Spring convention registration opens Feb. 14

Join us in San Francisco for the JEA/NSPA National High School Journalism Convention. This year’s convention will be at the Hilton Union Square. Registration opens Feb. 7 and the hotel link is available to all registrants Feb. 14. Leave Your Heart, Find Your Voice at the JEA/NSPA spring convention April 20-22.

Chapter activity/discussion point idea

While watching the World Cup, I kept seeing ads for a new phone that can get rid of visual distractions.

With students often using their phone to take photos for student media, this might be a great time to discuss this feature from an ethical standpoint.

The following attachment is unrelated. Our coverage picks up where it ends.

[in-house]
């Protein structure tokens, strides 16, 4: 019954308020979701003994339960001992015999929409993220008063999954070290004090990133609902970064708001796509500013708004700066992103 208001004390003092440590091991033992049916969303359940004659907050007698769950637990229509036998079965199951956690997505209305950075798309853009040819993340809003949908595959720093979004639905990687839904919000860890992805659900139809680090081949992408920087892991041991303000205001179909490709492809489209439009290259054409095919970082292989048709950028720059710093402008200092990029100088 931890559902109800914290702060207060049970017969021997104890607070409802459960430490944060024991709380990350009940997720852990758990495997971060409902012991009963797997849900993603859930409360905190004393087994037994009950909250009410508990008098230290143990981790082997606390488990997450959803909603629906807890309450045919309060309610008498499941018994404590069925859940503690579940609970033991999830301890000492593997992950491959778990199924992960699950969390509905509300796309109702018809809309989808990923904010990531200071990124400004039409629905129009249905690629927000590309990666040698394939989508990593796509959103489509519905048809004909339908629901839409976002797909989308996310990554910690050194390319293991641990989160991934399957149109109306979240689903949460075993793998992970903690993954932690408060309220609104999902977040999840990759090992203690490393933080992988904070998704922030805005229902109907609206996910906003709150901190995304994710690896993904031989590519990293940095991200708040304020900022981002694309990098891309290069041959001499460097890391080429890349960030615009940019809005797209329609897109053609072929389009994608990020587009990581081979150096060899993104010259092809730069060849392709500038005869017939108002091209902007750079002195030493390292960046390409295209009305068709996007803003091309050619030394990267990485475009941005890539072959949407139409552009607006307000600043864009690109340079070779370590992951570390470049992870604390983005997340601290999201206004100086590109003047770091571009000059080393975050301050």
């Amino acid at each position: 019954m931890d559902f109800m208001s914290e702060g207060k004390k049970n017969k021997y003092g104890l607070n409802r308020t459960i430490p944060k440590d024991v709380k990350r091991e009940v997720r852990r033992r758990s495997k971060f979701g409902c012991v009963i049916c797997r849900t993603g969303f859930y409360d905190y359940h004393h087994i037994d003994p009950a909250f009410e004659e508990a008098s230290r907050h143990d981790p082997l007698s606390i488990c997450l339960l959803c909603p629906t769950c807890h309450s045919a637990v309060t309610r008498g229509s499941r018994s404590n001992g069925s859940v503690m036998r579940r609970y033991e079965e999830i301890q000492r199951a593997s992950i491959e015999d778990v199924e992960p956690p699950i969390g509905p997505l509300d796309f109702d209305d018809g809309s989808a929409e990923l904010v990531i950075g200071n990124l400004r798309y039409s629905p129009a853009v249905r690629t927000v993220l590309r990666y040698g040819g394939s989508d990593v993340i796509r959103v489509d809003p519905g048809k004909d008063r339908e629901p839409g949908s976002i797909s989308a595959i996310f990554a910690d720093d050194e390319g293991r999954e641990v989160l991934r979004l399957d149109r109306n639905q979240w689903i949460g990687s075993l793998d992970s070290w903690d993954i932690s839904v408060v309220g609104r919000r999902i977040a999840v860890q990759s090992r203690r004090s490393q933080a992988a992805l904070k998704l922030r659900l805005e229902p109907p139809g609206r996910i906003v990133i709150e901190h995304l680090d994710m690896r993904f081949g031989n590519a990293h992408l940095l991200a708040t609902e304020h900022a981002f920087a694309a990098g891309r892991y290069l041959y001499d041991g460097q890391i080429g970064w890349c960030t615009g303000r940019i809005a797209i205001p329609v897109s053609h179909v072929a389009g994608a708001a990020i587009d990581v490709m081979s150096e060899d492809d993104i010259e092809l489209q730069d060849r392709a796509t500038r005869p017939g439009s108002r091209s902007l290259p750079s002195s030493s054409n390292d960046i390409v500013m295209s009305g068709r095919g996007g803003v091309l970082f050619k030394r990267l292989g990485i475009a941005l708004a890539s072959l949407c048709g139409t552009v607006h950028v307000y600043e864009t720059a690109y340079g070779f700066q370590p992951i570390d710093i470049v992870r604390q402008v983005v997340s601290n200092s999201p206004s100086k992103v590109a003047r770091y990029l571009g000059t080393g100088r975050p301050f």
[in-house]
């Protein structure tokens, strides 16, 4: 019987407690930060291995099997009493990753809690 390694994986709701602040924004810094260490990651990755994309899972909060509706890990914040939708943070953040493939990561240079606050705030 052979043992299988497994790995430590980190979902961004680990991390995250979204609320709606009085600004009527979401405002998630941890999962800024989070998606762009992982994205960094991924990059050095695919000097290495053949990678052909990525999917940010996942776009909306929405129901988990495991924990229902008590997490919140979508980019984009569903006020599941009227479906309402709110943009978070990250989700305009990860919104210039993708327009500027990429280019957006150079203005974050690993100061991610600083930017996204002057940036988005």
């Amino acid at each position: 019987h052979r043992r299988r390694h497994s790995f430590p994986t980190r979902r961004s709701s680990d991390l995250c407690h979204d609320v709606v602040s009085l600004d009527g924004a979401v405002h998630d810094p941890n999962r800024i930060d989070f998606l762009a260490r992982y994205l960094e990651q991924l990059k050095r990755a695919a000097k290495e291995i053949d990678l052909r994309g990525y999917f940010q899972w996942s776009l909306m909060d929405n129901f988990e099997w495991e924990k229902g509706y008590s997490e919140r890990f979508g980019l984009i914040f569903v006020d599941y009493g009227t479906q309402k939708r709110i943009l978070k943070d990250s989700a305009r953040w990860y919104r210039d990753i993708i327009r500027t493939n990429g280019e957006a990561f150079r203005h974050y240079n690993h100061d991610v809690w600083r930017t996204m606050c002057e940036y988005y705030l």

It might be a great reason to revisit photo manipulation and the ethics surrounding this topic as a whole. The age-old question of “If images can so easily be manipulated, how do we know the image is real?”

Additionally, you might want to include a discussion concerning the role AI plays in this. Also, on the JEA listserv, a great discussion happened concerning AI and its use in student media. 

Thanks to Mark Webber who posted: Can AI win a photography competition? Take the Turing Test. This brought about quite a discussion in my own house. I bombed the test — and I don’t like bombing tests.) This test is a great way to introduce the concept. 

One great question to ask: What role does this take in student media and media in general? How do we show our readers the veracity in what we publish? Does this take the form of a statement or other reader service?

Of course, a coverage point could also be not only the use of AI, which is easily accessible in a quick search, in academic work.

Some resources on photo manipulation:

National Press Photographers Association Code of Ethics